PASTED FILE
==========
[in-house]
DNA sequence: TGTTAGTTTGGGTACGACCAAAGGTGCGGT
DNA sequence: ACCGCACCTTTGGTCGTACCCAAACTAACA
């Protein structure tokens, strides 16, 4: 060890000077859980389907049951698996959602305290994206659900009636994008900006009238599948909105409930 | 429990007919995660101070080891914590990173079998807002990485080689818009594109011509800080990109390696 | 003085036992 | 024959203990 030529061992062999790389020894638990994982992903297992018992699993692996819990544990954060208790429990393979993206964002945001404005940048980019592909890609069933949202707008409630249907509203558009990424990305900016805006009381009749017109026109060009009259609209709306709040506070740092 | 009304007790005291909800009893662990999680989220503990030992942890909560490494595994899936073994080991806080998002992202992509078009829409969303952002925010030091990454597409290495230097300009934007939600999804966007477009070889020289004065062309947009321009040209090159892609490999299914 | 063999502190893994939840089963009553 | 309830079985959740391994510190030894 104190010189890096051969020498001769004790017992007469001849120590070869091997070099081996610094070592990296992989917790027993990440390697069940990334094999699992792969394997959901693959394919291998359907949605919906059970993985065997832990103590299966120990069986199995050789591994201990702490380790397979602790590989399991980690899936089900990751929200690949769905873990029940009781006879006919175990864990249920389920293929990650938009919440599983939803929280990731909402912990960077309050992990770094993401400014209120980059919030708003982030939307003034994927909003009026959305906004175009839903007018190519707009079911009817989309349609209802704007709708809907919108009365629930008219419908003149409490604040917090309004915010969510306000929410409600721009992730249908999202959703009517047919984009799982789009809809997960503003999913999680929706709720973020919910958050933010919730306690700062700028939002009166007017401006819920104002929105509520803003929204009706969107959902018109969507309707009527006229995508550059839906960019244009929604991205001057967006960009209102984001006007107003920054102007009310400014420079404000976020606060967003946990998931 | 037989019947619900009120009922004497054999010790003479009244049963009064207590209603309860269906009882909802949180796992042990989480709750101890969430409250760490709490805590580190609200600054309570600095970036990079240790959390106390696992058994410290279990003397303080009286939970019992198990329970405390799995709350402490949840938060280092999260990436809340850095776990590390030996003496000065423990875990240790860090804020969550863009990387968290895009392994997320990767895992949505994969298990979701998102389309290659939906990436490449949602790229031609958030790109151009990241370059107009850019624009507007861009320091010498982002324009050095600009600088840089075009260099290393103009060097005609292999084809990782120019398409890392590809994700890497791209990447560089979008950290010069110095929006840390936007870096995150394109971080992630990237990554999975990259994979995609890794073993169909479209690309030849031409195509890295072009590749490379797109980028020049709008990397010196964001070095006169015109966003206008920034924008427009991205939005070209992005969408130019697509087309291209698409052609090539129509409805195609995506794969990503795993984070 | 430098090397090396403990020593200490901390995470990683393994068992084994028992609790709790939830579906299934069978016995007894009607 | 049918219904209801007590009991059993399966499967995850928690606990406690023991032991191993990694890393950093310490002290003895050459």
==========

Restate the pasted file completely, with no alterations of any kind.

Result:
[in-house]
DNA sequence: TGTTAGTTTGGGTACGACCAAAGGTGCGGT
DNA sequence: ACCGCACCTTTGGTCGTACCCAAACTAACA
């Protein structure tokens, strides 16, 4: 060890000077859980389907049951698996959602305290994206659900009636994008900006009238599948909105409930 | 429990007919995660101070080891914590990173079998807002990485080689818009594109011509800080990109390696 | 003085036992 | 024959203990 030529061992062999790389020894638990994982992903297992018992699993692996819990544990954060208790429990393979993206964002945001404005940048980019592909890609069933949202707008409630249907509203558009990424990305900016805006009381009749017109026109060009009259609209709306709040506070740092 | 009304007790005291909800009893662990999680989220503990030992942890909560490494595994899936073994080991806080998002992202992509078009829409969303952002925010030091990454597409290495230097300009934007939600999804966007477009070889020289004065062309947009321009040209090159892609490999299914 | 063999502190893994939840089963009553 | 309830079985959740391994510190030894 104190010189890096051969020498001769004790017992007469001849120590070869091997070099081996610094070592990296992989917790027993990440390697069940990334094999699992792969394997959901693959394919291998359907949605919906059970993985065997832990103590299966120990069986199995050789591994201990702490380790397979602790590989399991980690899936089900990751929200690949769905873990029940009781006879006919175990864990249920389920293929990650938009919440599983939803929280990731909402912990960077309050992990770094993401400014209120980059919030708003982030939307003034994927909003009026959305906004175009839903007018190519707009079911009817989309349609209802704007709708809907919108009365629930008219419908003149409490604040917090309004915010969510306000929410409600721009992730249908999202959703009517047919984009799982789009809809997960503003999913999680929706709720973020919910958050933010919730306690700062700028939002009166007017401006819920104002929105509520803003929204009706969107959902018109969507309707009527006229995508550059839906960019244009929604991205001057967006960009209102984001006007107003920054102007009310400014420079404000976020606060967003946990998931 | 037989019947619900009120009922004497054999010790003479009244049963009064207590209603309860269906009882909802949180796992042990989480709750101890969430409250760490709490805590580190609200600054309570600095970036990079240790959390106390696992058994410290279990003397303080009286939970019992198990329970405390799995709350402490949840938060280092999260990436809340850095776990590390030996003496000065423990875990240790860090804020969550863009990387968290895009392994997320990767895992949505994969298990979701998102389309290659939906990436490449949602790229031609958030790109151009990241370059107009850019624009507007861009320091010498982002324009050095600009600088840089075009260099290393103009060097005609292999084809990782120019398409890392590809994700890497791209990447560089979008950290010069110095929006840390936007870096995150394109971080992630990237990554999975990259994979995609890794073993169909479209690309030849031409195509890295072009590749490379797109980028020049709008990397010196964001070095006169015109966003206008920034924008427009991205939005070209992005969408130019697509087309291209698409052609090539129509409805195609995506794969990503795993984070 | 430098090397090396403990020593200490901390995470990683393994068992084994028992609790709790939830579906299934069978016995007894009607 | 049918219904209801007590009991059993399966499967995850928690606990406690023991032991191993990694890393950093310490002290003895050459």